Health Service Executive CEO Paul Reid has revealed that vaccines "are now protecting the most vulnerable" in nursing homes.

"In the latest cycle of testing, of over 16,100 tests, the positivity rate is now at 0.07%. This is the lowest rate since we began serial testing [in nursing homes] last year," he said on Twitter.

Mr Reid added: "Really good news on how the vaccines are protecting the most vulnerable in nursing homes."

Earlier, the HSE's Chief Clinical Officer said data showing that only 0.1% of Covid-19 cases come from outdoor transmission is "misleading" in terms of the numbers as it only relates to recorded outbreaks. 

Dr Colm Henry said other scenarios in which people might have acquired the virus are not taken into account in the figures from the Health Protection Surveillance Centre. 

He said it does not include all the activities that are associated with outdoor activities such as changing rooms or travelling to and from activities.

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The data, reported in the Irish Times yesterday, shows that just one confirmed case of Covid-19 in every thousand is traced to outdoor transmission.

It comes as nine further Covid-related deaths and 443 new cases of the disease were notified to the Department of Health today.

Speaking on RTÉ's News at One Dr Colm Henry said: "The message that does come across from this data is that in the purest sense, when people adhere to social distancing and other Covid measures, outdoor transmission is 19/20 times less likely that indoor transmission." 

However, he said the data is "misleading in terms of the number because it pertains to outbreaks in outdoor settings, it doesn't really include all the other scenarios where people might acquire Covid when they congregate in any activity associated" with outdoor gatherings.

Dr Henry added: "We can't drop our guard at anytime."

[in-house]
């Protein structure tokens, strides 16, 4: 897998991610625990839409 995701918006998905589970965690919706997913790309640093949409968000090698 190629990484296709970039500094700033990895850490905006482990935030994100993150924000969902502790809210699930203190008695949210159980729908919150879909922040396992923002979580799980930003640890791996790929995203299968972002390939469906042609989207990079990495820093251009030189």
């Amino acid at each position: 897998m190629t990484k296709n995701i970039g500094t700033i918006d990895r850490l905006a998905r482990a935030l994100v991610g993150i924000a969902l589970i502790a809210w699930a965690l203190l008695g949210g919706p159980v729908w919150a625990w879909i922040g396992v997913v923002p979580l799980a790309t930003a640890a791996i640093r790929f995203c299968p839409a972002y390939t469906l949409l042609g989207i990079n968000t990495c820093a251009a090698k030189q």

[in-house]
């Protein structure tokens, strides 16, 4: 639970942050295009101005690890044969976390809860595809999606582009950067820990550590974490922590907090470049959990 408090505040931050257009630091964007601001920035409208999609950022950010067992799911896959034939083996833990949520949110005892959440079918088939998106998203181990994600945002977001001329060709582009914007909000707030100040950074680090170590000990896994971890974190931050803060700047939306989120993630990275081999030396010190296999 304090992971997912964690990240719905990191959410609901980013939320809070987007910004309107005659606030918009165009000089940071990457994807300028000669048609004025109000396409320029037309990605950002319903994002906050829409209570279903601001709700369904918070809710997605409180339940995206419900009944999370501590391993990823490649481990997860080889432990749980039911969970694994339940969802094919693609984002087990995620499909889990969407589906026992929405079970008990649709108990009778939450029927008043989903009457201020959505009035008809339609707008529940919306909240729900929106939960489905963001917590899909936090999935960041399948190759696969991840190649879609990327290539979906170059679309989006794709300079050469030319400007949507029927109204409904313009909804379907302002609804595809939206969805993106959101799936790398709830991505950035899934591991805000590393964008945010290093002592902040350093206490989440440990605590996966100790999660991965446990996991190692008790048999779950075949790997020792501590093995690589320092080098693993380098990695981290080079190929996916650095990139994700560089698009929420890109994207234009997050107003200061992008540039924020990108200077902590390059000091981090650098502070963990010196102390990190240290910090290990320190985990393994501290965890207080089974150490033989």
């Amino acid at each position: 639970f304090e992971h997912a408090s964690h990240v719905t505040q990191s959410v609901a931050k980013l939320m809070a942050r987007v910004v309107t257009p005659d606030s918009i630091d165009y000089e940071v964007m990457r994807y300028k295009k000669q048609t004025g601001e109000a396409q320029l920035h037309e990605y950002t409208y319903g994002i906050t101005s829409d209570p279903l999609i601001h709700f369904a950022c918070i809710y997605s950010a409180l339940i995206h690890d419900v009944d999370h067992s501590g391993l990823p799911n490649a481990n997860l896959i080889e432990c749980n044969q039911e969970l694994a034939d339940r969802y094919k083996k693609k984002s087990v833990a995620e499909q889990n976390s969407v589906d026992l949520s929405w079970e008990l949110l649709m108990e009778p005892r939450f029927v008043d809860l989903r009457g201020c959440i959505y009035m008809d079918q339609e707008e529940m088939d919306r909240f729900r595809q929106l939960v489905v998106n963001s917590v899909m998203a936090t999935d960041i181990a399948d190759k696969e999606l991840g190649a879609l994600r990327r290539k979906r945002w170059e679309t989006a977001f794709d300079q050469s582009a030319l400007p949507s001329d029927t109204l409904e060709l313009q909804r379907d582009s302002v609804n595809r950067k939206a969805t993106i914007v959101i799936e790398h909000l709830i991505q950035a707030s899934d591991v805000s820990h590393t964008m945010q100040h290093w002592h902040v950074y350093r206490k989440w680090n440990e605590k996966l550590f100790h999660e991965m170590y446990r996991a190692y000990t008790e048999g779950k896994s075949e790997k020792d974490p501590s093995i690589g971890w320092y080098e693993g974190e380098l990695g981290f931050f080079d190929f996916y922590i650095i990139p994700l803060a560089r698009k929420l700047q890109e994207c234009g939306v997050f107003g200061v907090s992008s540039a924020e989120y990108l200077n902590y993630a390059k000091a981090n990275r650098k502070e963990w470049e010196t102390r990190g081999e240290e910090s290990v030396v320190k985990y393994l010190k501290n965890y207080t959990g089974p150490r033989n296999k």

HSE will have to hire more vaccinators - Donnelly

The Minister for Health said the HSE is confident that it has "more than enough vaccinators" to administer Covid-19 vaccines through April and May.

Speaking on RTÉ's Prime Time, Stephen Donnelly said that in excess of 1,100 vaccinators had been trained.

He said the number that would be needed "week by week and month by month" in vaccination centres around the country was discussed at a task force meeting today.

Mr Donnelly said there are currently over 500 vaccinators in place and over 800 who can be deployed, and for the coming weeks just a fraction of them are needed - around 200 to 300 a week.

However, he said the HSE will have to continue hiring vaccinators.

In relation to expected vaccine deliveries Mr Donnelly said: "We have been doing our very best" to give these figures.

"To the end of March we were saying we were hoping to get around 1.2m delivered, we got about that in the end ... 1.187m I think it what was delivered."

"We've been saying for April, May and June we expect to do an average of around 1m a month, so its a bit less than one million in April, a bit more than a million in May and its a good bit more in June." Mr Donnelly added.

The HSE said that it will have administered one million Covid-19 vaccine doses this week.

The vaccination of people aged 70 and older is continuing and more than 42,000 people at very high risk have been given a jab.

Towards the end of April, the campaign will move to vaccinate people aged 65 to 69.

Meanwhile seven pop-up testing centres have been in operation in Finglas, Crumlin, Balbriggan, Navan, Naas, Athlone and Ballinasloe.

The highest positivity levels have been seen in those aged 15-24 years where the positivity level 4.46%.